How California’s Workforce Development System Excludes Immigrants, Why It Matters, and What We Can Do About It

Kevin Lee
Date of Publication: 
September, 2019
Source Organization: 

This brief presents an overview of structural and systemic issues with California’s workforce development system that limit participation of certain populations, including immigrants. In addition to “creaming,” where a program prioritizes providing services to those clients most likely to have a positive outcome quickly, the author suggests a number of other problems are built into the current system. Based on 27 interviews with staff from 19 workforce development non-profits, he believes programs that provide services to immigrants with limited English proficiency or without work authorization are not as connected as other workforce development providers to networks of employers who can provide jobs. Interviewees also criticized limited funding for administrative costs, the burden of paperwork and the impact of narrow performance metrics. The author highlights promising alternative models of workforce development programs that focus on particular marginalized populations, but concludes that without being better integrated into the broader network of providers and employers they will have a limited impact. The paper concludes with several policy recommendations, including the use of new types of accountability rubrics. For example, the author suggests that program evaluations should be based on client employability (a measure of how ready for work they are) instead of employment, which is out of the control of the program itself. He also argues that programs should be held accountable for how well they promote equity, which would include being evaluated for their advocacy and organizing efforts.  (Erik Jacobson, Montclair State University)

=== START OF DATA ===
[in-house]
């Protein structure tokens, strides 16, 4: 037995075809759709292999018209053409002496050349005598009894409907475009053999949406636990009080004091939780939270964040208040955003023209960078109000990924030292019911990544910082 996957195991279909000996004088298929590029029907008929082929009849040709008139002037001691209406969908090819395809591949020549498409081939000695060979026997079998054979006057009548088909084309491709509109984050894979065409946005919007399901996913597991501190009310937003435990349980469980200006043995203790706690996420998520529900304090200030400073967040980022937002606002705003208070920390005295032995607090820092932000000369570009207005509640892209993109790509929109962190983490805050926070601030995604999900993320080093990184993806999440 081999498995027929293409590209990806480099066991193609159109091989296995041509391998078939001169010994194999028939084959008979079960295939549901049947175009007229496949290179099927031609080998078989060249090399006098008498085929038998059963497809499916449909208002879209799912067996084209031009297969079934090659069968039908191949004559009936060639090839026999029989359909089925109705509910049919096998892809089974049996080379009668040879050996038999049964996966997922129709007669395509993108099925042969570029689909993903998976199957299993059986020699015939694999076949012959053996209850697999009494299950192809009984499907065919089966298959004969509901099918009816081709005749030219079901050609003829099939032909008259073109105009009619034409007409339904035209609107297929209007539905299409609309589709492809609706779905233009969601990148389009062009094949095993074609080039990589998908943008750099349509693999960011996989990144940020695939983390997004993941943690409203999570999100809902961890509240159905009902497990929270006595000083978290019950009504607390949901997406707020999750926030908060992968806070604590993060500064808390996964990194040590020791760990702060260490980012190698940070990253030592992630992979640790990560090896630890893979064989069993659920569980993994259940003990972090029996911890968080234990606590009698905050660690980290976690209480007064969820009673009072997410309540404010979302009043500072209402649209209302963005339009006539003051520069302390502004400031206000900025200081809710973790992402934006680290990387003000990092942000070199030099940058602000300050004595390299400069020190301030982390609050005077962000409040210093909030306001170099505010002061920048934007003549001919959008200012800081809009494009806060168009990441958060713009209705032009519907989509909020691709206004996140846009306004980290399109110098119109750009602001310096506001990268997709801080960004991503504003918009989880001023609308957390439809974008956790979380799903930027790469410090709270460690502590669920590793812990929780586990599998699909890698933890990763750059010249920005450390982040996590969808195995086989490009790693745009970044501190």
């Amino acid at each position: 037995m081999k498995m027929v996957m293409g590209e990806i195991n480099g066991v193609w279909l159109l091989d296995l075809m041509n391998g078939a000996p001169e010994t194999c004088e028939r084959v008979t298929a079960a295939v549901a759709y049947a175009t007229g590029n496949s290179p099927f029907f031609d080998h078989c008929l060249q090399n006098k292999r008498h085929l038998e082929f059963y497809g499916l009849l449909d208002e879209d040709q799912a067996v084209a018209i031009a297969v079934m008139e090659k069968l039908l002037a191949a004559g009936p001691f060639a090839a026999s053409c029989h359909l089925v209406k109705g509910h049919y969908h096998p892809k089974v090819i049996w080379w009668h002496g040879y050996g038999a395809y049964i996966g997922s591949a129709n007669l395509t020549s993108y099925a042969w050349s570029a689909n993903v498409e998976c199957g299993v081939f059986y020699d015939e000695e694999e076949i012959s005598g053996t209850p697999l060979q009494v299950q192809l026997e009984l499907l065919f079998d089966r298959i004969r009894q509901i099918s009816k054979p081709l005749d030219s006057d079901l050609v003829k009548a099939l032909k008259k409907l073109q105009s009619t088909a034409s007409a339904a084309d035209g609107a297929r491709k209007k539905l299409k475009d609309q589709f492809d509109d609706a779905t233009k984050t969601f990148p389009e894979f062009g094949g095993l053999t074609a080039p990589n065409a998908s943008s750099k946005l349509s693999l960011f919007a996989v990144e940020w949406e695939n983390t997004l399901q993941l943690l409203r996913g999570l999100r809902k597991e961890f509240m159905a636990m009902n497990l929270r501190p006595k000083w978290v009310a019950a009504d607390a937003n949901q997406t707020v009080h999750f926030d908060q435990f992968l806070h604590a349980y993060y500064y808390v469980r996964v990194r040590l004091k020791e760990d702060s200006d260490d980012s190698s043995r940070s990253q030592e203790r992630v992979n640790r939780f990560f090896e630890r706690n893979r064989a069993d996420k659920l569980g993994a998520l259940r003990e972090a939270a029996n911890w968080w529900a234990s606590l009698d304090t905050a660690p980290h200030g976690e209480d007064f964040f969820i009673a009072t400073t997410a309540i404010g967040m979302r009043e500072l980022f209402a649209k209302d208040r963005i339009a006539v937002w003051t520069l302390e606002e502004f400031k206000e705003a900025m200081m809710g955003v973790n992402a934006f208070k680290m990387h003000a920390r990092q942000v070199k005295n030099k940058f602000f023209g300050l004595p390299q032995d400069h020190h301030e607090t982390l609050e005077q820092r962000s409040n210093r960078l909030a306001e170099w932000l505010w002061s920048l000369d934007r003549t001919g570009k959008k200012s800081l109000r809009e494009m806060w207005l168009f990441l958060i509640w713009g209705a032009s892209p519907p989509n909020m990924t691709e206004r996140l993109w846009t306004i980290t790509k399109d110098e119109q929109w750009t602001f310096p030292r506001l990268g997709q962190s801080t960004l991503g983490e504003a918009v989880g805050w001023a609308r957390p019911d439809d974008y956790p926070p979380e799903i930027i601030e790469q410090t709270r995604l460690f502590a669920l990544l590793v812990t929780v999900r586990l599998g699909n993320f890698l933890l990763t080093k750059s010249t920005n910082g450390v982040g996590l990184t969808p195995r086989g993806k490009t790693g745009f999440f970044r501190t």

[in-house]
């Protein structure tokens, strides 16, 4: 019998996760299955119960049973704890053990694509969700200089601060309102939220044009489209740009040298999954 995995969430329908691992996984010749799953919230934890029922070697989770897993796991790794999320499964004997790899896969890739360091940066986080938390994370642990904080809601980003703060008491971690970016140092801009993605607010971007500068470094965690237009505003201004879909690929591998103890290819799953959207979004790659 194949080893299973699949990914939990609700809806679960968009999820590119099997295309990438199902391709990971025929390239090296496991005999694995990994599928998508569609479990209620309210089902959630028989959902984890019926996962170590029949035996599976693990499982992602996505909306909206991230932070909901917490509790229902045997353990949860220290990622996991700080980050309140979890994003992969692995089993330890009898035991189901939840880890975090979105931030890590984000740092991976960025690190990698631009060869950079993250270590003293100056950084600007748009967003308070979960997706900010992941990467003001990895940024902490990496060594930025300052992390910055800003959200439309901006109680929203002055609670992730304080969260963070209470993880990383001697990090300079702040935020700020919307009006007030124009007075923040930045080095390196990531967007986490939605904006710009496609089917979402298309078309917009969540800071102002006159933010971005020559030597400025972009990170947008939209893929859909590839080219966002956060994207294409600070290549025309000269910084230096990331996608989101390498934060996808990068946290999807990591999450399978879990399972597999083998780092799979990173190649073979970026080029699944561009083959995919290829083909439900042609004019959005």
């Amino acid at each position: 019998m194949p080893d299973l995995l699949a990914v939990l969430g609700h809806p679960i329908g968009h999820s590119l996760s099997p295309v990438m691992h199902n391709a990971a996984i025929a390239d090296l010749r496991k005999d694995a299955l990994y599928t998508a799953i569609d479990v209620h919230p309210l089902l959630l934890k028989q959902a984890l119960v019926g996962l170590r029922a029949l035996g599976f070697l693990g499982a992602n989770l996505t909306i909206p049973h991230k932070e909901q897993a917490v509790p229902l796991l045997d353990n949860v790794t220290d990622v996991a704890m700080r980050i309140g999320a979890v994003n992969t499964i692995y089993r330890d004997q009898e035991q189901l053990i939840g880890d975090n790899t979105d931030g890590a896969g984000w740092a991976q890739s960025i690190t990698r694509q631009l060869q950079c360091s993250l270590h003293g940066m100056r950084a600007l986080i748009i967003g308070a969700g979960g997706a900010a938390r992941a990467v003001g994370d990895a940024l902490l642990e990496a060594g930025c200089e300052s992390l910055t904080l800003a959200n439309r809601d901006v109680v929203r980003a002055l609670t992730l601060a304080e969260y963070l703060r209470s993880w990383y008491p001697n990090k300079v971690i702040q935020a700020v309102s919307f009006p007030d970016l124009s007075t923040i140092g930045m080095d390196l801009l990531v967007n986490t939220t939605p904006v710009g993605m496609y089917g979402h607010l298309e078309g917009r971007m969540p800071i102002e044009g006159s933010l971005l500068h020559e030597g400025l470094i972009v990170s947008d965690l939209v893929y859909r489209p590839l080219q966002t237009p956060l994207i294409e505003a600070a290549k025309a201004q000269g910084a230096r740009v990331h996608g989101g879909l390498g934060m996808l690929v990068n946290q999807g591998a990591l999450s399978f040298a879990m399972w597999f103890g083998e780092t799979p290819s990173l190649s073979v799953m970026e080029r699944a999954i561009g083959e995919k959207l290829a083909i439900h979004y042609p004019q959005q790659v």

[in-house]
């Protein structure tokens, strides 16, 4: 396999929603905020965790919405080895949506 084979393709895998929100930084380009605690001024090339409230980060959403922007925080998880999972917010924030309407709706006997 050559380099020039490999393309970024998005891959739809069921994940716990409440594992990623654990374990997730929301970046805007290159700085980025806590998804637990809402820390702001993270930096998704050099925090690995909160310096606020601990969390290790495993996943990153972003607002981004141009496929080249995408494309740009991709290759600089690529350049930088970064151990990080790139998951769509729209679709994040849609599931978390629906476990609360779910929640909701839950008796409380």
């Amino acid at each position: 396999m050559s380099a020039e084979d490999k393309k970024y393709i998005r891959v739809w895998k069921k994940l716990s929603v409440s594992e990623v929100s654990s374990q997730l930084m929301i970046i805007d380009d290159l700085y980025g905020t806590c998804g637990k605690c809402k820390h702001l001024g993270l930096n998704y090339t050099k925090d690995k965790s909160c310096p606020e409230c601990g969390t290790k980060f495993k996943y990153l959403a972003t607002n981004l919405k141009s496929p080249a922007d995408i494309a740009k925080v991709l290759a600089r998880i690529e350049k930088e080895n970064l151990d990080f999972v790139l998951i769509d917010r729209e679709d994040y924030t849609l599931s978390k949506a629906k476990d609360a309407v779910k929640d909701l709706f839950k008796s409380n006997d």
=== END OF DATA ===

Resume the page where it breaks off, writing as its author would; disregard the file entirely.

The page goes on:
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Lee, K. (2019). How California’s workforce development system excludes immigrants, why it matters, and what we can do about it. Retrieved from